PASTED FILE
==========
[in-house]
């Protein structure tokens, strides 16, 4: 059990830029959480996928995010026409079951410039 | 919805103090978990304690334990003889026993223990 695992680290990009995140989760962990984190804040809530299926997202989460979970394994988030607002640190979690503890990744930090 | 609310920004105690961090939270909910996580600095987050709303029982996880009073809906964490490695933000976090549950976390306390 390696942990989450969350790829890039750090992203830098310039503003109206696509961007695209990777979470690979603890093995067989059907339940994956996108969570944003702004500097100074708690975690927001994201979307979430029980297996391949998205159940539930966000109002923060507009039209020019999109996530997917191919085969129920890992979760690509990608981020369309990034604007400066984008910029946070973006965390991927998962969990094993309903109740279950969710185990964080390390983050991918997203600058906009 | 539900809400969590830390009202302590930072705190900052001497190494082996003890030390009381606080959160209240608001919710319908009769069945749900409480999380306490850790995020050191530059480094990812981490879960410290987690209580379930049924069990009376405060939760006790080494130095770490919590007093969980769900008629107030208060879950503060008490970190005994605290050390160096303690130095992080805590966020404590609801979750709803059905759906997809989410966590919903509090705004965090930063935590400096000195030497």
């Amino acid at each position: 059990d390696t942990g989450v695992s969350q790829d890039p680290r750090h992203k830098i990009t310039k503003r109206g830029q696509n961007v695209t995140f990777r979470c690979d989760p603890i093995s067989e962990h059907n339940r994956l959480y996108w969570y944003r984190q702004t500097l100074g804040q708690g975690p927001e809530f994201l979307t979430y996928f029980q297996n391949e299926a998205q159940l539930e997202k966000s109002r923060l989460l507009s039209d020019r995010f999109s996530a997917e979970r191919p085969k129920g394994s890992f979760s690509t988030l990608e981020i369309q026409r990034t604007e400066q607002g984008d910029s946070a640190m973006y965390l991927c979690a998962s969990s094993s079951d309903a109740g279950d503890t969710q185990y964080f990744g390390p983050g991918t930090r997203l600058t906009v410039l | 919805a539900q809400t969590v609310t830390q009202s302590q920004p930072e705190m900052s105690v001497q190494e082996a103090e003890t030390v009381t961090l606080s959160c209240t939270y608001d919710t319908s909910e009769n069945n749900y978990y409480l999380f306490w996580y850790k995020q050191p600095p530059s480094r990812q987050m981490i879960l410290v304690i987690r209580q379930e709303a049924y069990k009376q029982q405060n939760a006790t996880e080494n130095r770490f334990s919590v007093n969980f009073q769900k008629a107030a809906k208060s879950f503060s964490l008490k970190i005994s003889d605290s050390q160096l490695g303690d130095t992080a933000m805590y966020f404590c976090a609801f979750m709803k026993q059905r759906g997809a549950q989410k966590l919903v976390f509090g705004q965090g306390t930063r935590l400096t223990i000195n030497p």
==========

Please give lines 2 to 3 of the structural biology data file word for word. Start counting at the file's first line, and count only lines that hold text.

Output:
């Protein structure tokens, strides 16, 4: 059990830029959480996928995010026409079951410039 | 919805103090978990304690334990003889026993223990 695992680290990009995140989760962990984190804040809530299926997202989460979970394994988030607002640190979690503890990744930090 | 609310920004105690961090939270909910996580600095987050709303029982996880009073809906964490490695933000976090549950976390306390 390696942990989450969350790829890039750090992203830098310039503003109206696509961007695209990777979470690979603890093995067989059907339940994956996108969570944003702004500097100074708690975690927001994201979307979430029980297996391949998205159940539930966000109002923060507009039209020019999109996530997917191919085969129920890992979760690509990608981020369309990034604007400066984008910029946070973006965390991927998962969990094993309903109740279950969710185990964080390390983050991918997203600058906009 | 539900809400969590830390009202302590930072705190900052001497190494082996003890030390009381606080959160209240608001919710319908009769069945749900409480999380306490850790995020050191530059480094990812981490879960410290987690209580379930049924069990009376405060939760006790080494130095770490919590007093969980769900008629107030208060879950503060008490970190005994605290050390160096303690130095992080805590966020404590609801979750709803059905759906997809989410966590919903509090705004965090930063935590400096000195030497």
């Amino acid at each position: 059990d390696t942990g989450v695992s969350q790829d890039p680290r750090h992203k830098i990009t310039k503003r109206g830029q696509n961007v695209t995140f990777r979470c690979d989760p603890i093995s067989e962990h059907n339940r994956l959480y996108w969570y944003r984190q702004t500097l100074g804040q708690g975690p927001e809530f994201l979307t979430y996928f029980q297996n391949e299926a998205q159940l539930e997202k966000s109002r923060l989460l507009s039209d020019r995010f999109s996530a997917e979970r191919p085969k129920g394994s890992f979760s690509t988030l990608e981020i369309q026409r990034t604007e400066q607002g984008d910029s946070a640190m973006y965390l991927c979690a998962s969990s094993s079951d309903a109740g279950d503890t969710q185990y964080f990744g390390p983050g991918t930090r997203l600058t906009v410039l | 919805a539900q809400t969590v609310t830390q009202s302590q920004p930072e705190m900052s105690v001497q190494e082996a103090e003890t030390v009381t961090l606080s959160c209240t939270y608001d919710t319908s909910e009769n069945n749900y978990y409480l999380f306490w996580y850790k995020q050191p600095p530059s480094r990812q987050m981490i879960l410290v304690i987690r209580q379930e709303a049924y069990k009376q029982q405060n939760a006790t996880e080494n130095r770490f334990s919590v007093n969980f009073q769900k008629a107030a809906k208060s879950f503060s964490l008490k970190i005994s003889d605290s050390q160096l490695g303690d130095t992080a933000m805590y966020f404590c976090a609801f979750m709803k026993q059905r759906g997809a549950q989410k966590l919903v976390f509090g705004q965090g306390t930063r935590l400096t223990i000195n030497p």